Snowmobilers are pictured along the Firehole River in Midway Geyser Basin during a guided snowmobile tour in January. Photo courtesy Neal Herbert, National Park Service
Fales co-owns Gary Fales Outfitting of Wapiti with her husband, and they’ve long been the only outfit providing guided snowmobile trips through Yellowstone’s East Entrance. But Fales said the difference-maker this season was that the National Park Service also allowed some visitors to head into Yellowstone without a paid guide.

That change actually boosted the Fales' business, as it brought in a different group of customers who didn't want to hire a guide, but did need to rent the Fales' specialized machines. (Snowmobiles in the park have to generally be cleaner-burning and quieter than everyday sleds, and they can only be used for six years.)

“It felt like the guided trips basically stayed about the same, but we had all the additional business with people that went in without a guide — which was great,” Fales said, adding later that, “I think we’ve reached a good (level). We’re able to take care of the people that want to go in.”

No one can confuse the past season’s uptick with the East Entrance’s long-gone heyday: back during the winter of 2001-2002, for example, more than 4,000 snowmobilers ventured into the park.

“It’s very encouraging for us, because we’ve been just been holding on by the skin of our teeth, waiting for things to change to make our business a little more viable in there,” Fales said.

Since then, the Park Service implemented limits on the number of snow machines that can enter the park to answer concerns about pollution and impacts to wildlife. Under the current rules, which took effect in December, no more than 25 snowmobiles (20 led by a commercial guide and five not) can pass through the East Entrance on a given day.

“You can’t really build up a very big rental business because you can never rent more than five sleds (to a non-commercial group) a day,” Fales said. “It’s tough, and maybe a lot of days you’re going to have only one or two (rentals). But still, to have it in addition to our guided business, it’s better. Definitely better.”

In addition to the 269 snowmobilers, 273 skiers ventured through the East Entrance this winter, making for a total of 542 local winter visitors. There were 437 total visitors last year.

No snowcoach services are offered through the east gate.

With 269 snowmobilers visiting Yellowstone through the east entrance this winter, it was the local gate's best season for snowmobiling in nearly a decade.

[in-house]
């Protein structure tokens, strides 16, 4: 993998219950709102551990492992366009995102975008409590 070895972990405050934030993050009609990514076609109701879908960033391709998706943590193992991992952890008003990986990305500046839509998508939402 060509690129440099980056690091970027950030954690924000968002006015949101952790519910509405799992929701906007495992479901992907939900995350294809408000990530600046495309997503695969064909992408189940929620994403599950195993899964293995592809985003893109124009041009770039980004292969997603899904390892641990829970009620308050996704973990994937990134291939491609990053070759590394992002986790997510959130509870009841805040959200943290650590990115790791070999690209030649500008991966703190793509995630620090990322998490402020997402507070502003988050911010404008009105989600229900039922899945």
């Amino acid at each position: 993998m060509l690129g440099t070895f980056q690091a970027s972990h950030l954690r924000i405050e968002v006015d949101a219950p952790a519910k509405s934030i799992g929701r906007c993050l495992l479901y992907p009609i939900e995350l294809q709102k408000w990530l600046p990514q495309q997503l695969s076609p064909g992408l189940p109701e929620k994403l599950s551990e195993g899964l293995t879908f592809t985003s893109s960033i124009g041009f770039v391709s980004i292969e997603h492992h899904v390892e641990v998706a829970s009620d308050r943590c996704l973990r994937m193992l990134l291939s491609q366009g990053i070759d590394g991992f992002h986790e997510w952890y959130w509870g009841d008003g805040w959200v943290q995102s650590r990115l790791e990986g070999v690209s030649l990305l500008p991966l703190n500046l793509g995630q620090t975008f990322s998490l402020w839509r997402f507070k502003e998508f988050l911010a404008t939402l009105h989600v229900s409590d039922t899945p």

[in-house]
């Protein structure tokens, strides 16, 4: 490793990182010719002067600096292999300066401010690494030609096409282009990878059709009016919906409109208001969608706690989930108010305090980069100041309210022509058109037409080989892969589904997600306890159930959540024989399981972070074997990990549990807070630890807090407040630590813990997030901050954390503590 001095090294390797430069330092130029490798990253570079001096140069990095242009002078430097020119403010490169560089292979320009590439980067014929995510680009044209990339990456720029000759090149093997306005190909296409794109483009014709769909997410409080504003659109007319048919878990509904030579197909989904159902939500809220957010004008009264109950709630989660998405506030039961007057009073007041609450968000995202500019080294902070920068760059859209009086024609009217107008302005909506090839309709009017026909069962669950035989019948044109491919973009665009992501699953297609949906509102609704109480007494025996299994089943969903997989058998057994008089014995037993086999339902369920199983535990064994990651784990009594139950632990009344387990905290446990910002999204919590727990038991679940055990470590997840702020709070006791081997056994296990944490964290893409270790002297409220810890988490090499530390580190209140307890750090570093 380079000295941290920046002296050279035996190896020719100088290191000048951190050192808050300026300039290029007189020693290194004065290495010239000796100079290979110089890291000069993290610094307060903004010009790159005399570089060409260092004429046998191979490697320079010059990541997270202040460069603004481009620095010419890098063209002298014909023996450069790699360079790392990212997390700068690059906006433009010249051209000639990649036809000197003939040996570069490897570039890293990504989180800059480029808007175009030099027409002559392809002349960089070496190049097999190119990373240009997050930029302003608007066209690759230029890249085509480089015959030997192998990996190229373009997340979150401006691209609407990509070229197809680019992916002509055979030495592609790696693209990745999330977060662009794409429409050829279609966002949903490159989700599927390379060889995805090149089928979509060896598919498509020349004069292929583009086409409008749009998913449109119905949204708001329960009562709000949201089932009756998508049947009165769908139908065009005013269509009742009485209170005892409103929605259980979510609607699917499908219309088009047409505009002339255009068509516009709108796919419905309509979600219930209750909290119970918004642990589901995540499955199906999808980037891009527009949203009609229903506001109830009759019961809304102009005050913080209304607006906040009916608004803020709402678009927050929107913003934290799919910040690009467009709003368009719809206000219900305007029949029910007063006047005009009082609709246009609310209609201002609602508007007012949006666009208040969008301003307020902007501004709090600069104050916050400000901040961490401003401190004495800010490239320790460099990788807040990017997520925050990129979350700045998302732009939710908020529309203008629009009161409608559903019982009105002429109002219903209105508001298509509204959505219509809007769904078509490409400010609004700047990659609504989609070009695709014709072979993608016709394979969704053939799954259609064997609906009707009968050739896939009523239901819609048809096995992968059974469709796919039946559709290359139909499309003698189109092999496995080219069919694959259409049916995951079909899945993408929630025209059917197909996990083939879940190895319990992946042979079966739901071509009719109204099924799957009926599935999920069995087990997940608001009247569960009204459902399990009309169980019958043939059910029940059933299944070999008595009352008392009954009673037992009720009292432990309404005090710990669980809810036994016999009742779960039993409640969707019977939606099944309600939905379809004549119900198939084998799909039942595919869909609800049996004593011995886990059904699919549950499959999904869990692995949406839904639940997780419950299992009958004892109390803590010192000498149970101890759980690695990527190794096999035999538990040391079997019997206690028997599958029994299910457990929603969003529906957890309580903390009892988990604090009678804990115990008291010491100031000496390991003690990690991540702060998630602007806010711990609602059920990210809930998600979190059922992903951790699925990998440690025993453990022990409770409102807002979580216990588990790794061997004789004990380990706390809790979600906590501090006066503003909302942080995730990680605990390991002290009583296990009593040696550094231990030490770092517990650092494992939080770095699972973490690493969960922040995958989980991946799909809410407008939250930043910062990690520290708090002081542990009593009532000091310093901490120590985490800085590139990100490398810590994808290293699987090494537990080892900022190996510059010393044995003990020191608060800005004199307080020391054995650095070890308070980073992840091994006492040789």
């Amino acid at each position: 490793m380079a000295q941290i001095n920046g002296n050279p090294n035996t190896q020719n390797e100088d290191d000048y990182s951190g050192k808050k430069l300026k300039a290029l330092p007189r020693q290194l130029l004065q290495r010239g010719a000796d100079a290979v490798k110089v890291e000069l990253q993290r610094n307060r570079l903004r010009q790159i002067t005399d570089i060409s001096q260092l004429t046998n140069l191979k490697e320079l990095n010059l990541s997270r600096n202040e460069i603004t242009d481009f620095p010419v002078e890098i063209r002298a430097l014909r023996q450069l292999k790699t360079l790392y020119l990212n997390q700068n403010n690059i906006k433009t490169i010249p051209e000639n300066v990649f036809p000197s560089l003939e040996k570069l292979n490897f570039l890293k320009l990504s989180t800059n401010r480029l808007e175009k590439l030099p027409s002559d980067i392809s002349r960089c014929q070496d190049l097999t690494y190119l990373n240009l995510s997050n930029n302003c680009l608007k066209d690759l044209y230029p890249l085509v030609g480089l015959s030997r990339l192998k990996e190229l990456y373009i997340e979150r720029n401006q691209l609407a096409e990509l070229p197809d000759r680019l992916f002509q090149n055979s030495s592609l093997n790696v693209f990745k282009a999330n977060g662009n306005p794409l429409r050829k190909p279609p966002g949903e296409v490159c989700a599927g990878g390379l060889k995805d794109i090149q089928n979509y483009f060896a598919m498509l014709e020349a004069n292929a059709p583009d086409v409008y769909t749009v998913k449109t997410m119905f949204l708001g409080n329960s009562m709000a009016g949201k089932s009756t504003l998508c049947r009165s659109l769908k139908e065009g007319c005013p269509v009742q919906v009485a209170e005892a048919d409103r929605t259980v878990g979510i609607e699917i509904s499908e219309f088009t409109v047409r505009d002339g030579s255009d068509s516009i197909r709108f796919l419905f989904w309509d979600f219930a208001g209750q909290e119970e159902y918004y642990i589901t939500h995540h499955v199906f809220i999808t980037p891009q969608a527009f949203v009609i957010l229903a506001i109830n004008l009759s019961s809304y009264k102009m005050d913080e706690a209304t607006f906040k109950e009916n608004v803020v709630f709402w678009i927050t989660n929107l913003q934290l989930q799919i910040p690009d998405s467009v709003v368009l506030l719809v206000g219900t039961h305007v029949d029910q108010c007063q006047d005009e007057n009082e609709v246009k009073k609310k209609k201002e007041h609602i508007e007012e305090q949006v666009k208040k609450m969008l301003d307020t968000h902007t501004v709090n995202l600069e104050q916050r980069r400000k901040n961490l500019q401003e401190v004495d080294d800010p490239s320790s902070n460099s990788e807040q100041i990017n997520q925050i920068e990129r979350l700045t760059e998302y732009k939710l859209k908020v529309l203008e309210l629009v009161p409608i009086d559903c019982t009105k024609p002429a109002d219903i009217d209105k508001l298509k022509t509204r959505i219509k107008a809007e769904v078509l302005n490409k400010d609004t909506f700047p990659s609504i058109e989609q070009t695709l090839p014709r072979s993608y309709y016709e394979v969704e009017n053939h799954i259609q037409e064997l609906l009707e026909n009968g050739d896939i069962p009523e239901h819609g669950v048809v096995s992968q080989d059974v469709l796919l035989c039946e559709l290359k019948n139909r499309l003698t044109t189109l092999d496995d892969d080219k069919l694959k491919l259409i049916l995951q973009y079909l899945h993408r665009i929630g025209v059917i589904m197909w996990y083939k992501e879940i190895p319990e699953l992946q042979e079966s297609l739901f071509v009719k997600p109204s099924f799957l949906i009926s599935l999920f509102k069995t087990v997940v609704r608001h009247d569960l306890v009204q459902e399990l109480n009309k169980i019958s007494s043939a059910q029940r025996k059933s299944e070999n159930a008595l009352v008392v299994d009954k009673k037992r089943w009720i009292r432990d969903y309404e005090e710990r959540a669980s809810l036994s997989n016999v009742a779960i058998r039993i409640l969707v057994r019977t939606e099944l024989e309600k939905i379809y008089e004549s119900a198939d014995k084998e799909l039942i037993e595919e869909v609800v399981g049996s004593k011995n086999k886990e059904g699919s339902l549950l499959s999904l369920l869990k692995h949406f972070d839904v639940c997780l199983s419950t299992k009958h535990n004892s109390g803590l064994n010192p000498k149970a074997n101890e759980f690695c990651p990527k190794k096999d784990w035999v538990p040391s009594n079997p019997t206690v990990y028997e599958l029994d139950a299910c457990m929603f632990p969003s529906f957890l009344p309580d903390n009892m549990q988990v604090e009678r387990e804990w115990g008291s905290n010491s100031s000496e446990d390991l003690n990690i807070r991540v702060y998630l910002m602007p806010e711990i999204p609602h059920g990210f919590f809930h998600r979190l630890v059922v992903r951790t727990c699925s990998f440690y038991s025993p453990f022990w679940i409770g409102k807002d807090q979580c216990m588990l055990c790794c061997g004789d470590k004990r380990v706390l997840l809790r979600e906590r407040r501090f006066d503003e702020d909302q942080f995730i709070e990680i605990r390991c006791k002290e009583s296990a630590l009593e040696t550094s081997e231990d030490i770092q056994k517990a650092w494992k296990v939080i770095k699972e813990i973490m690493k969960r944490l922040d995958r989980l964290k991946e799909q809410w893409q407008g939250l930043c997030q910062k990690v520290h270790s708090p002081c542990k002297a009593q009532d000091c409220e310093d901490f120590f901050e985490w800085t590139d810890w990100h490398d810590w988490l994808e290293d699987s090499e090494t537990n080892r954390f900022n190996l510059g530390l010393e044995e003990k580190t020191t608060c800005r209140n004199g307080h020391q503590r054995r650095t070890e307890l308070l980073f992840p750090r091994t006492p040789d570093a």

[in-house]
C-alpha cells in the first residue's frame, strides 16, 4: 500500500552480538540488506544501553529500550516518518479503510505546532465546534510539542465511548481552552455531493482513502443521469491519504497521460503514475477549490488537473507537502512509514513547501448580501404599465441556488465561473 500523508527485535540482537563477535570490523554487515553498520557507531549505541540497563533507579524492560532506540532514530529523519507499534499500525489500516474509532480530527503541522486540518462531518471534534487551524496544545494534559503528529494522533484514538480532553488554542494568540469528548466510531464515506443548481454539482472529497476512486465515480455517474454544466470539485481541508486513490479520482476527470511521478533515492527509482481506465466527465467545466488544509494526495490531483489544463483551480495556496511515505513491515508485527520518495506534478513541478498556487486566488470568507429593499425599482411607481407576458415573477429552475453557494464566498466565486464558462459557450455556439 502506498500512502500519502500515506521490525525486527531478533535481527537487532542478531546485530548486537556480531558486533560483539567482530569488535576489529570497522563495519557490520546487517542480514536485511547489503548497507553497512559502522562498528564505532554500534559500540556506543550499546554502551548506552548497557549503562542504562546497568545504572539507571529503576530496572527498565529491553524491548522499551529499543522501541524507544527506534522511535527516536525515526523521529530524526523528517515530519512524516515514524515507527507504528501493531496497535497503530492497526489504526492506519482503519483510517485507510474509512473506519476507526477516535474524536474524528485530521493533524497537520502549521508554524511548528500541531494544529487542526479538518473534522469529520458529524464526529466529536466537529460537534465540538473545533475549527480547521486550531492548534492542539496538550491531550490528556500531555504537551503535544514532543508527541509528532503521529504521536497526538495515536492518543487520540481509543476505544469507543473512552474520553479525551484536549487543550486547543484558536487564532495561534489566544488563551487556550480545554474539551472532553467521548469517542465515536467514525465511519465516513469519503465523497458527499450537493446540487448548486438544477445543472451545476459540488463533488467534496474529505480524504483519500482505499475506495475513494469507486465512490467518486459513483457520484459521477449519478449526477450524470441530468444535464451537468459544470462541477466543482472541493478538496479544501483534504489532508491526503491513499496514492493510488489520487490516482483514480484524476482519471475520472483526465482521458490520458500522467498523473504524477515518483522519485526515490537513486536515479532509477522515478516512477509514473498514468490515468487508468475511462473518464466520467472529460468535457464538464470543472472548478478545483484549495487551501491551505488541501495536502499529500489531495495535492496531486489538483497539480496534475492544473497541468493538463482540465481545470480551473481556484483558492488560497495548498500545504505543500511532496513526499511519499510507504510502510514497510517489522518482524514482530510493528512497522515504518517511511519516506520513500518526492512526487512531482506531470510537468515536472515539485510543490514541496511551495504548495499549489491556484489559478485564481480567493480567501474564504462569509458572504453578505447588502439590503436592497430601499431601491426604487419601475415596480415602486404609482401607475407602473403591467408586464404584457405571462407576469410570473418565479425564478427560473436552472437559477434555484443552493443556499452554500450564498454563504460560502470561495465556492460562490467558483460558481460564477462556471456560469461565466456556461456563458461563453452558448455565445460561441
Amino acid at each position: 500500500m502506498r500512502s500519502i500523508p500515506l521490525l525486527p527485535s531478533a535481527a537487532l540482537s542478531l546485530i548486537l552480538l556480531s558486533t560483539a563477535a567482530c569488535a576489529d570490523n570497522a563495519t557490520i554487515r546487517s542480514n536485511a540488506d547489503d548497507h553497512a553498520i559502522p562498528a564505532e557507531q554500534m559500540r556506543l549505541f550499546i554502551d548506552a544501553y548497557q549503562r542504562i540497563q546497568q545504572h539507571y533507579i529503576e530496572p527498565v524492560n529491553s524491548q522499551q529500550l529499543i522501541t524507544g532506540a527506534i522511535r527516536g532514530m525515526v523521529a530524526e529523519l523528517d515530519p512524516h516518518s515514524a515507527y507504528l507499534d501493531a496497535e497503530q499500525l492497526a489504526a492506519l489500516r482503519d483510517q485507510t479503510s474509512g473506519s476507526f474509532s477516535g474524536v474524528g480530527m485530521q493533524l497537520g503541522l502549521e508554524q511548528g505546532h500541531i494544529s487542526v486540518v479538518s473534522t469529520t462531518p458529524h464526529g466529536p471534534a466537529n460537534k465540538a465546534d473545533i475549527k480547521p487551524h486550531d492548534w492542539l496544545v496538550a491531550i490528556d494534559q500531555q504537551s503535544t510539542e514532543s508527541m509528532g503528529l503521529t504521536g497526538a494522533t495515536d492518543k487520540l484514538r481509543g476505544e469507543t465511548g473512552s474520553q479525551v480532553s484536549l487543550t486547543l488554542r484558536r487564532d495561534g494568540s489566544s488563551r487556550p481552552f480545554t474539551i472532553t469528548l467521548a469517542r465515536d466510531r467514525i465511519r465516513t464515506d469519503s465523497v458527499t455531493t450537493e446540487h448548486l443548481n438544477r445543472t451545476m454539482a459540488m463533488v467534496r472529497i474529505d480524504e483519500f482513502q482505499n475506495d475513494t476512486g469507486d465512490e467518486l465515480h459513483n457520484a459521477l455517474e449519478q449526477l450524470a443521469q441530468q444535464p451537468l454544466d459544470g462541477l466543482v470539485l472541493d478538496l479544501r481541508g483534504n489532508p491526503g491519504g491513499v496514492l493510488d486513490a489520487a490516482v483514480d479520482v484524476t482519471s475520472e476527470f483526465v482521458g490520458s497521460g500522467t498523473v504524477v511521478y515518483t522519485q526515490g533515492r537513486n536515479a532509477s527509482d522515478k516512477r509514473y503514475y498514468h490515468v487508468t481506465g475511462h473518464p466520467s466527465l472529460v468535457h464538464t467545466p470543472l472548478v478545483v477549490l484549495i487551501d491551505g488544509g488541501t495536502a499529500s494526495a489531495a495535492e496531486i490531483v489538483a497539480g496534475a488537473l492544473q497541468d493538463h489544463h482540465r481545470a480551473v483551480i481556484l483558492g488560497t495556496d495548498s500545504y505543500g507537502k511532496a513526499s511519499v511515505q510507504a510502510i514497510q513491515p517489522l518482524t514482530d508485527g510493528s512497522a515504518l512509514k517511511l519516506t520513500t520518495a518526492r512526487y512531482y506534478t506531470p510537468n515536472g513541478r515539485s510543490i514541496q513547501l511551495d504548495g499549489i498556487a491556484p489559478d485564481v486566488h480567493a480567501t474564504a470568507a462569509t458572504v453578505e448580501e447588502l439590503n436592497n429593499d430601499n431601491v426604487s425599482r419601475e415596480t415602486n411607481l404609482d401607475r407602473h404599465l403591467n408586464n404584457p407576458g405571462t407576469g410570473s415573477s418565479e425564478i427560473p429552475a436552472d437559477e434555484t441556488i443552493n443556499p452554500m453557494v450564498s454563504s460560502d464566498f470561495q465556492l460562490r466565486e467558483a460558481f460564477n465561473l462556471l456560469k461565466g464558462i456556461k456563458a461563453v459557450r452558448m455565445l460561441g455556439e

Across all of Yellowstone’s entrances, a total of 45,024 people visited Yellowstone by snowmobile, snowcoach or ski this winter. That was a roughly 4 percent decline from the year before. The dip appears to have been largely due to some poor snow conditions, said Yellowstone park spokeswoman Amy Bartlett.

Warmer temperatures and a lack of snow made some portions of the groomed road between West Yellowstone and Old Faithful get all the way down to pavement in February — and that forced park managers to temporarily prohibit snowmobiles and snowcoaches with skis from traveling the popular route.

Bartlett said the visitation numbers indicate the restrictions are what drove overall snowmobile trips down by about 22 percent from the season before.

“It wasn’t a reflection of the winter use policy or anything like that,” she said.

This was the first time since 2003 that snowmobilers were allowed to enter the park without a paid guide. Bartlett said a group will review the season to see if any changes to the non-commercially guided program are needed.

In addition to having to use machines that meet the park’s “Best Available Technology” requirements, all drivers (including one designated as the non-commercial guide) had to take an online certification course.

Even with the improved numbers, the winter season is barely a blip on the radar compared to the visitors seen during the summer season.

While local officials fought hard to preserve winter access to Yellowstone through the East Entrance and its avalanche-prone Sylvan Pass, even the improved numbers for the winter season are a blip compared to the summer season. Last summer, the East Gate welcomed 465,151 visitors — meaning that more people passed through the gate during a couple busy hours in July than did this whole winter.

Park-wide, snowcoach riders, snowmobilers and skiers represent just more than 1 percent of annual visits to Yellowstone.